- Slowing Growth, Rising Inflation
- More-Aggressive Interest-Rate Increases to Reduce Inflation
- Shale Companies Drilling More
- Bitcoin Miners Want to Recast Themselves
- East Coast Ports Rushed to Attract Mega Ships
- Sweeping Climate Disclosure Rule
- ‘Essential’ Is a Loose Term
- LME in Talks with Governments
- Arcelormittal Removes Russian Materials
- How One Oligarch Used Shell Companies
- Cattle Ranchers Take Aim at Meatpackers
- Buffett Thumbs Nose at Goldman Bankers
- Alibaba Upsizes Share Buyback
- ‘Red Flags’
- Boeing Faces New Upheaval
A bond selloff is deepening after yesterday's comments from Jerome Powell, which said the Fed is prepared to act even more aggressively to tackle inflation. The yield on the 10-year Treasury has soared 20 basis points to 2.32% since the remarks, leading to the worst month for the asset class since 2016. Meanwhile, the 2-year Treasury yield broke above 2%, jumping almost 24 bps over the past 24 hours to reach 2.19%, as the yield curve hurtles towards an inversion (or one of the best indicators of a coming recession). Stocks are hanging in there despite the latest comments - closing in positive territory yesterday - while futures linked to the major averages are up another 0.4% this morning.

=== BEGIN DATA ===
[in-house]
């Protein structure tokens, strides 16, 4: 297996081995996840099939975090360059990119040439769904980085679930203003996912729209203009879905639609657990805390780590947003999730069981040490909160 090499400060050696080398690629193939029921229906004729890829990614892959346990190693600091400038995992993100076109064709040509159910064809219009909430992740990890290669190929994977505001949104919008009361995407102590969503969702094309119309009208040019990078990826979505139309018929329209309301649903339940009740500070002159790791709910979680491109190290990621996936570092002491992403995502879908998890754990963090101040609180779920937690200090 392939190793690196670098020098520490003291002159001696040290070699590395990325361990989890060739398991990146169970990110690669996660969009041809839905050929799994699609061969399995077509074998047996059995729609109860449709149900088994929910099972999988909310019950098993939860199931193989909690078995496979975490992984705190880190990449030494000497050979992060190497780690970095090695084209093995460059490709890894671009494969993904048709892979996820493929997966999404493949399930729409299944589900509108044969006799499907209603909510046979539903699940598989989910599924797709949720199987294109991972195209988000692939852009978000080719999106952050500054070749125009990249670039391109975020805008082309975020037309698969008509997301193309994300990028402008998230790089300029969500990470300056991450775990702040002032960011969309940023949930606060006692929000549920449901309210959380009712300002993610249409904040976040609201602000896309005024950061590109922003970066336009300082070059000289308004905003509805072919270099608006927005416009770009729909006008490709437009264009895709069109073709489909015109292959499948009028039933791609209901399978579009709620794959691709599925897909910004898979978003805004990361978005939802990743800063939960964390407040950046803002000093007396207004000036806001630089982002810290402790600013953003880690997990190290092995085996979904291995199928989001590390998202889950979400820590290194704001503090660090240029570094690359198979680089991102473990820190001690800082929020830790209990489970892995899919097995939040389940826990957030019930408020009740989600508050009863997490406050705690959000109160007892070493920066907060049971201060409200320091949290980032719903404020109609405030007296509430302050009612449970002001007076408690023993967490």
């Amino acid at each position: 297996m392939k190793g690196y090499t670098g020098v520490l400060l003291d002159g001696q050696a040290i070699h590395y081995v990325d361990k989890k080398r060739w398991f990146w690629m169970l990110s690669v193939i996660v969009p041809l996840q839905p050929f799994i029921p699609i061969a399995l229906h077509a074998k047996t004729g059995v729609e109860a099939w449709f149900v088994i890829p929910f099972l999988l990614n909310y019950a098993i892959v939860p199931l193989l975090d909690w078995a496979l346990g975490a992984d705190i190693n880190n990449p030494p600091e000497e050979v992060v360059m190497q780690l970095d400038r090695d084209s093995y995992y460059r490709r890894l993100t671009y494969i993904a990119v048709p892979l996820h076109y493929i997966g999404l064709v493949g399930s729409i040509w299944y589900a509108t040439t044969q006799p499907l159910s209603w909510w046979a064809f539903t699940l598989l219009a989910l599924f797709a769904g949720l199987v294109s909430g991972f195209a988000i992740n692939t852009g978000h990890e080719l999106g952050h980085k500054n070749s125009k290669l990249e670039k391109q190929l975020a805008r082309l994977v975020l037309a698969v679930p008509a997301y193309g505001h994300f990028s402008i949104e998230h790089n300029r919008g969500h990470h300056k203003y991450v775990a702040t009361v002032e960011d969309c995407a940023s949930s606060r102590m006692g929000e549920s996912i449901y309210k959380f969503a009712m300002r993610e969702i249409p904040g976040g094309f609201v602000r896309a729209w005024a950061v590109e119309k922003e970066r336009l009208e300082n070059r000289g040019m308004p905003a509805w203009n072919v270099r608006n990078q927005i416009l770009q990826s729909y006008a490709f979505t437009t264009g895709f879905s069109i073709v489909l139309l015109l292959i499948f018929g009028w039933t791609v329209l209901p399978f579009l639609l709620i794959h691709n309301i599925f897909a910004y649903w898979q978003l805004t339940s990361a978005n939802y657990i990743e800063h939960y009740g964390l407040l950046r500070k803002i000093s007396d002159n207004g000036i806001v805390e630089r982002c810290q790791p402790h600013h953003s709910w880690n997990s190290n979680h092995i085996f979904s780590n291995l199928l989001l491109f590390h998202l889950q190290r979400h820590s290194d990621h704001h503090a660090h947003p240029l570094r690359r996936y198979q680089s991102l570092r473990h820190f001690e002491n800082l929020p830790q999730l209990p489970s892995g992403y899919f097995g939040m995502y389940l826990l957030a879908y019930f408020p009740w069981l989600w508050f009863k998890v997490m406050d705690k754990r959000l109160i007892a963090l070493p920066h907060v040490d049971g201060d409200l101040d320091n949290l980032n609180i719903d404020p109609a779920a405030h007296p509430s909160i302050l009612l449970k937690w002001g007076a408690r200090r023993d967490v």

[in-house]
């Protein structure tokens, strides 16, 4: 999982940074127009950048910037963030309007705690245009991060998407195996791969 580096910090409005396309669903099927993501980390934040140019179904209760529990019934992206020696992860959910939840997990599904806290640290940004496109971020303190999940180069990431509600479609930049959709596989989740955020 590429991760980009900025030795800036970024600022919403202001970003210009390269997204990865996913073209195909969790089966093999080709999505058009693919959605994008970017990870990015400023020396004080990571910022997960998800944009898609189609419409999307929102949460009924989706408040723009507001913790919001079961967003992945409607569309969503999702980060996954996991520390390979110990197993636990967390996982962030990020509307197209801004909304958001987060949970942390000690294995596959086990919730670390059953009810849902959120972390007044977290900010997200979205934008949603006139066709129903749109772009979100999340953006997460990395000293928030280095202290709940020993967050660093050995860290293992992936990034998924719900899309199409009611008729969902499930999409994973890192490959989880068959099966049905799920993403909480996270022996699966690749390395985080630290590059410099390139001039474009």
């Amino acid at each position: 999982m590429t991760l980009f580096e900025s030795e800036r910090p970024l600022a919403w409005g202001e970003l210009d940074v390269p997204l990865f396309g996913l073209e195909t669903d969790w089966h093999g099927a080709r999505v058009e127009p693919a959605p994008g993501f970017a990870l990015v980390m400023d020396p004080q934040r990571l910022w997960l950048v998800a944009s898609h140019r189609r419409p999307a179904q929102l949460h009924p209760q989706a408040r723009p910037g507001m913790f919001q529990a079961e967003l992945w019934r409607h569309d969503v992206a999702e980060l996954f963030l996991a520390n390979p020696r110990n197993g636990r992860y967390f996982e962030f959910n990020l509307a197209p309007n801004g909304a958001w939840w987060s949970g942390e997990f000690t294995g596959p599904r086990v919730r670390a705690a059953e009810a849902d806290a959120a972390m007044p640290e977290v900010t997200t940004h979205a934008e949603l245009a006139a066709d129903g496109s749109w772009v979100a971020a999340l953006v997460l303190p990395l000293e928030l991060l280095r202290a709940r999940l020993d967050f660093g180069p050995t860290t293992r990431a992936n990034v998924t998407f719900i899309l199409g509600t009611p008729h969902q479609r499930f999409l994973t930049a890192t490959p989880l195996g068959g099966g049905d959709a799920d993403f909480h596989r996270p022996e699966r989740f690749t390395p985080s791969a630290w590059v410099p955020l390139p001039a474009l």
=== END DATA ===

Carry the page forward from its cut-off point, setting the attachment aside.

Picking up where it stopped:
Quote: "If we determine that we need to tighten beyond common measures of neutral (i.e. an interest rate that neither hinders nor fuels economic growth) and into a more restrictive stance, we will do that," Jerome Powell announced during a speech at the National Association for Business Economics. He even went as far to say that the central bank is prepared to raise interest rates by 50 basis points at the next policy meeting. Consumer prices took a turn for the worse in February as CPI growth rose by 7.9%, representing the largest 12-month increase since January 1982.
What happened to transitory? "In my view, an important part of the explanation is that forecasters widely underestimated the severity and persistence of supply-side frictions, which, when combined with strong demand, especially for durable goods, produced surprisingly high inflation," Powell declared at the conference. However, he's somewhat optimistic that central bankers will be able to engineer a so-called soft landing, in which the rate is raised high enough to keep the economy from overheating but not so much that it triggers a recession. "While some have argued that history stacks the odds against achieving" this, there are three episodes - in 1965, 1984, and 1994 - where the Fed "significantly" raised rates without a downturn. "I hasten to add that no one expects that bringing about a soft landing will be straightforward in the current context - very little is straightforward in the current context."
Analyst commentary: "Investors are taking Powell's transparency as a step further to say 'he's just preparing us for the worst,' whereas, the bond market is saying, 'no, no, he's telling you he's going to do at least seven [rate hikes], and you aren't listening,'" said Shannon Saccocia, chief investment officer at Boston Private. "For the long term, 2.3% on the 10-year is not such a high figure at all," added Linda Duessel, senior equity strategist at Federated Hermes. "What spooks the market is when you have very quick moves, such as what we're having now." (8 comments)